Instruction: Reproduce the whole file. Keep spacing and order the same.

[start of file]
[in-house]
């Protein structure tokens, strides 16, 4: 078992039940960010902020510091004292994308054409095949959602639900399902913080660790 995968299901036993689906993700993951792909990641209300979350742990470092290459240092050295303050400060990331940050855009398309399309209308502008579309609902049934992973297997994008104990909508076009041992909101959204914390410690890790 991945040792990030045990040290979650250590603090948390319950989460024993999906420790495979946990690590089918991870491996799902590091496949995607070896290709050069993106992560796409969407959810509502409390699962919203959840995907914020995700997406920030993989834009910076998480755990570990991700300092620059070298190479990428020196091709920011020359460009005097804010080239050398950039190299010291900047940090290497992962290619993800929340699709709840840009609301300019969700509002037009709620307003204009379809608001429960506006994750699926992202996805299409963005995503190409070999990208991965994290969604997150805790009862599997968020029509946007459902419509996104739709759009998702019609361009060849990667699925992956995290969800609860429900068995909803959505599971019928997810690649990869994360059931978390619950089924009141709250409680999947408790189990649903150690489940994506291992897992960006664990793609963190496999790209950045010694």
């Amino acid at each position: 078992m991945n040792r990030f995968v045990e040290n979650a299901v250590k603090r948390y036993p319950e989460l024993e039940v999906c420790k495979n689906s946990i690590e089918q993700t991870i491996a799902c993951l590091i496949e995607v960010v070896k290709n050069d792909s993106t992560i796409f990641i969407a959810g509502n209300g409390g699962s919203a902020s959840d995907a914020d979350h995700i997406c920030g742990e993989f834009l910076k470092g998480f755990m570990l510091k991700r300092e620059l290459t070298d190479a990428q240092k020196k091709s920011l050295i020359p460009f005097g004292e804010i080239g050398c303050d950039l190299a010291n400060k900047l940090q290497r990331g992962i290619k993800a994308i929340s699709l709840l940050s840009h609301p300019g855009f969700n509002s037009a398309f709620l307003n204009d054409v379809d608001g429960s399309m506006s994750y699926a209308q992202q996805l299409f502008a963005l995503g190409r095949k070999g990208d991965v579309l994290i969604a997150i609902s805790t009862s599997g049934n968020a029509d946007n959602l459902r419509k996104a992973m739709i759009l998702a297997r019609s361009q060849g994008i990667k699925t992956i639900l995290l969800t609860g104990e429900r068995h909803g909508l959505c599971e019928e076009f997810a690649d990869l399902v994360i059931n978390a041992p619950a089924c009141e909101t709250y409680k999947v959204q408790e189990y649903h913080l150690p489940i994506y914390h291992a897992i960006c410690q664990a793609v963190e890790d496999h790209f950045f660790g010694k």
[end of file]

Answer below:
[in-house]
């Protein structure tokens, strides 16, 4: 078992039940960010902020510091004292994308054409095949959602639900399902913080660790 995968299901036993689906993700993951792909990641209300979350742990470092290459240092050295303050400060990331940050855009398309399309209308502008579309609902049934992973297997994008104990909508076009041992909101959204914390410690890790 991945040792990030045990040290979650250590603090948390319950989460024993999906420790495979946990690590089918991870491996799902590091496949995607070896290709050069993106992560796409969407959810509502409390699962919203959840995907914020995700997406920030993989834009910076998480755990570990991700300092620059070298190479990428020196091709920011020359460009005097804010080239050398950039190299010291900047940090290497992962290619993800929340699709709840840009609301300019969700509002037009709620307003204009379809608001429960506006994750699926992202996805299409963005995503190409070999990208991965994290969604997150805790009862599997968020029509946007459902419509996104739709759009998702019609361009060849990667699925992956995290969800609860429900068995909803959505599971019928997810690649990869994360059931978390619950089924009141709250409680999947408790189990649903150690489940994506291992897992960006664990793609963190496999790209950045010694």
């Amino acid at each position: 078992m991945n040792r990030f995968v045990e040290n979650a299901v250590k603090r948390y036993p319950e989460l024993e039940v999906c420790k495979n689906s946990i690590e089918q993700t991870i491996a799902c993951l590091i496949e995607v960010v070896k290709n050069d792909s993106t992560i796409f990641i969407a959810g509502n209300g409390g699962s919203a902020s959840d995907a914020d979350h995700i997406c920030g742990e993989f834009l910076k470092g998480f755990m570990l510091k991700r300092e620059l290459t070298d190479a990428q240092k020196k091709s920011l050295i020359p460009f005097g004292e804010i080239g050398c303050d950039l190299a010291n400060k900047l940090q290497r990331g992962i290619k993800a994308i929340s699709l709840l940050s840009h609301p300019g855009f969700n509002s037009a398309f709620l307003n204009d054409v379809d608001g429960s399309m506006s994750y699926a209308q992202q996805l299409f502008a963005l995503g190409r095949k070999g990208d991965v579309l994290i969604a997150i609902s805790t009862s599997g049934n968020a029509d946007n959602l459902r419509k996104a992973m739709i759009l998702a297997r019609s361009q060849g994008i990667k699925t992956i639900l995290l969800t609860g104990e429900r068995h909803g909508l959505c599971e019928e076009f997810a690649d990869l399902v994360i059931n978390a041992p619950a089924c009141e909101t709250y409680k999947v959204q408790e189990y649903h913080l150690p489940i994506y914390h291992a897992i960006c410690q664990a793609v963190e890790d496999h790209f950045f660790g010694k």